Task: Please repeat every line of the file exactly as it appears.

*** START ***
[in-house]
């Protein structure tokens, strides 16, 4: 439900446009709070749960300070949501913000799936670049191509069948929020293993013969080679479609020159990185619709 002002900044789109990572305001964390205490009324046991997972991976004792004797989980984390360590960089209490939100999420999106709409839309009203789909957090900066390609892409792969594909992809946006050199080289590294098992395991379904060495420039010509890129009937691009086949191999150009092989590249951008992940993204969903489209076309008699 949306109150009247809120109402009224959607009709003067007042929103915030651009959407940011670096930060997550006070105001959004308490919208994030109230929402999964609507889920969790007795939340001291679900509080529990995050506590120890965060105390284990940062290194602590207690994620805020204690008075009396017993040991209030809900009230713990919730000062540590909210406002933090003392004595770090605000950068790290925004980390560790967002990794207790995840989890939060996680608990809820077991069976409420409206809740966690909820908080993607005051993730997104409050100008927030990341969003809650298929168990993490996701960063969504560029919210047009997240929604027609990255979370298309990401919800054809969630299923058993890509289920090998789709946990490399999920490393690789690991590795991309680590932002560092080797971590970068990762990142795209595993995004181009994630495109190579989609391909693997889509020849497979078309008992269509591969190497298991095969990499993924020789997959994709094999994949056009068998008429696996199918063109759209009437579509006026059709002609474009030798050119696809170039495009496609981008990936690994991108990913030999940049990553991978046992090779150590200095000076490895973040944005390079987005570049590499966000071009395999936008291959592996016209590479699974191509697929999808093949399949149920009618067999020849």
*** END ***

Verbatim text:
[in-house]
């Protein structure tokens, strides 16, 4: 439900446009709070749960300070949501913000799936670049191509069948929020293993013969080679479609020159990185619709 002002900044789109990572305001964390205490009324046991997972991976004792004797989980984390360590960089209490939100999420999106709409839309009203789909957090900066390609892409792969594909992809946006050199080289590294098992395991379904060495420039010509890129009937691009086949191999150009092989590249951008992940993204969903489209076309008699 949306109150009247809120109402009224959607009709003067007042929103915030651009959407940011670096930060997550006070105001959004308490919208994030109230929402999964609507889920969790007795939340001291679900509080529990995050506590120890965060105390284990940062290194602590207690994620805020204690008075009396017993040991209030809900009230713990919730000062540590909210406002933090003392004595770090605000950068790290925004980390560790967002990794207790995840989890939060996680608990809820077991069976409420409206809740966690909820908080993607005051993730997104409050100008927030990341969003809650298929168990993490996701960063969504560029919210047009997240929604027609990255979370298309990401919800054809969630299923058993890509289920090998789709946990490399999920490393690789690991590795991309680590932002560092080797971590970068990762990142795209595993995004181009994630495109190579989609391909693997889509020849497979078309008992269509591969190497298991095969990499993924020789997959994709094999994949056009068998008429696996199918063109759209009437579509006026059709002609474009030798050119696809170039495009496609981008990936690994991108990913030999940049990553991978046992090779150590200095000076490895973040944005390079987005570049590499966000071009395999936008291959592996016209590479699974191509697929999808093949399949149920009618067999020849």